La’asot N’Kama (To Exact Revenge)


In the last few weeks I’ve heard the word נקמה (revenge) mentioned in regards to the horrific massacre in Itamar, the bombing in Jerusalem, and the rocket attacks in the South. We hear it mentioned every time there’s a terrorist attack, and it’s the reason why some people refer to the situation in Israel as a Cycle of Violence. There’s even a song played at some Jewish Weddings (horrifyingly almost at ours) that glorifies the idea of נקמה.

If you can tell from having read anything else on this blog, or my tweets, I am not a big fan of Revenge. While it may feel good in the short run, it’s rarely perpetrated against the original offender, it leads to more bloodshed, and doesn’t heal the original wound. It embroils people in deeper conflicts, and creates an even greater stumbling block for peace.

Which is why I was pleasantly surprised earlier tonight to see a mention of נקמה that I could jive with. It was written by the Rambam in his Mishneh Torah, and I ran across it during my daily study of a Perek from Mishneh Torah (part of a Mt Sinai Education Committee initiative). Here is the text:

.הנקמה שאין נקמה גדולה ממנה שתכרת הנפש ולא תזכה לאותן החיים

“The word revenge that can be exacted is the cutting off of the soul, and the denial of eternal life in the next world.”

(Mishneh Torah, Hilchot Teshuvah, 8:5)

The Rambam had just described the most wonderful perception of the afterworld, and he explains that the worst thing that could happen to you is that you are denied access to this “House of God” after death.

When we read in the news about concerns about “Price Tag” attacks against Palestinians in response to the Itamar murders, it’s disturbing and horrific in its own right. There is no excuse to attack someone because you suspect they live in the same town as a person who attacked you.

We need to work together as best as possible to work towards peace in all situations, and especially with the Palestinian people. While the IDF and PA should continue to hunt down the terrorists who perpetrated the attacks, the rest of Israel and the world can rest assured that Justice will surely be had in the world to come.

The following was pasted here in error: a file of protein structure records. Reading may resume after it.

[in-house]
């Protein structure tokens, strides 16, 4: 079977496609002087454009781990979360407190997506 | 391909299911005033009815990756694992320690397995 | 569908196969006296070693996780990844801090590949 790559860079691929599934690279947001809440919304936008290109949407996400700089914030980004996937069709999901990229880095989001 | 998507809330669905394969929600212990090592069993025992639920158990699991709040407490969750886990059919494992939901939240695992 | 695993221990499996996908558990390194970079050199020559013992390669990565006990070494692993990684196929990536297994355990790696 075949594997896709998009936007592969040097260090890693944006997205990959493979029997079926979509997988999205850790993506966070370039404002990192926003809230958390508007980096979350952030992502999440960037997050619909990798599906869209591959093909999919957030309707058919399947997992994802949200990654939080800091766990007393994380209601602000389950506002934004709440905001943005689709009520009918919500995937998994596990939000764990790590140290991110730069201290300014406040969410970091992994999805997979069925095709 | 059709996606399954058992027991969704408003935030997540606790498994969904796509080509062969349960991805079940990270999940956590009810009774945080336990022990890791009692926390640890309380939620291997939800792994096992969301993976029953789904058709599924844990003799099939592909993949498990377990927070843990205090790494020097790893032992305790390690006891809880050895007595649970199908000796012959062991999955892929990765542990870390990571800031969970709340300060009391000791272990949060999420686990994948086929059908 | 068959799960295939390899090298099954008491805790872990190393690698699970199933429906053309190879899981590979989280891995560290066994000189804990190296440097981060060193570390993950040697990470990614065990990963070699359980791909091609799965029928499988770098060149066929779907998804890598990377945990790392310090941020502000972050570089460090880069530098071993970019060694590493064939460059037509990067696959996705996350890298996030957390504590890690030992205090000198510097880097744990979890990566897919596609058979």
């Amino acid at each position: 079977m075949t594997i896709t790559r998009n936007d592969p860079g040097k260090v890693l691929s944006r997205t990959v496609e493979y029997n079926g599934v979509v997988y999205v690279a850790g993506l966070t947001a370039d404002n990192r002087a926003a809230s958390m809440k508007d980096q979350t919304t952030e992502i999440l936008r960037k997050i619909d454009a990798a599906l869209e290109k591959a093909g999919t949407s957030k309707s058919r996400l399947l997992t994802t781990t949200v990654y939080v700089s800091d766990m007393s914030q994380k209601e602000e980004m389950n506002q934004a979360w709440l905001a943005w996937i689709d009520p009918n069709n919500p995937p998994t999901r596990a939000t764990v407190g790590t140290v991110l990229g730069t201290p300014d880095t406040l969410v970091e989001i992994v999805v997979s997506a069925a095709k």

The focus of the people of Itamar, Israel, Palestine and the world should be Peace.


Israel Day Parade 2010 – Standing in the Middle


Growing up in Maryland, I didn’t know what the Salute to Israel Parade was all about. I had NY friends who would rave about how big a deal it was, but it wasn’t until I came to New York for college that I marched for the first time with Bnei Akiva. And it is truly remarkable to see hundreds of thousands of people coming together in Manhattan to celebrate and support the State of Israel.

Ask anyone what part of the parade route stands out the most, and they’ll likely mention the corner of 59th and 5th where two large groups of people are gathered with signs on opposite sides of the street. Palestinian and Neturei Karta protesters are on the West side of the street, and (mostly Right-Wing) Pro-Israel protesters are on the East Side. People are yelling and screaming, and the emotions are running high. It is an ugly scar on this day of celebration, and a stark reminder of how far we still have to go as a community.

It should come as no surprise to readers of this blog that I am in favor of a two-state solution, and would not oppose a Palestinian Capitol in Eastern Jerusalem. I think this is the right thing to do for moral, legal, pragmatic, and religious reasons. I know these views do not make me very popular, and I am often in the minority among my fellow Zionists and Orthodox Jews.

It’s not easy to think about asking (forcing) people to leave their homes. It was a horrible process for the 8,000 Israelis who left Gaza in 2005, and it will be a horrible and painful process for those living in areas of the West Bank which will hopefully be part of a future Palestinian state.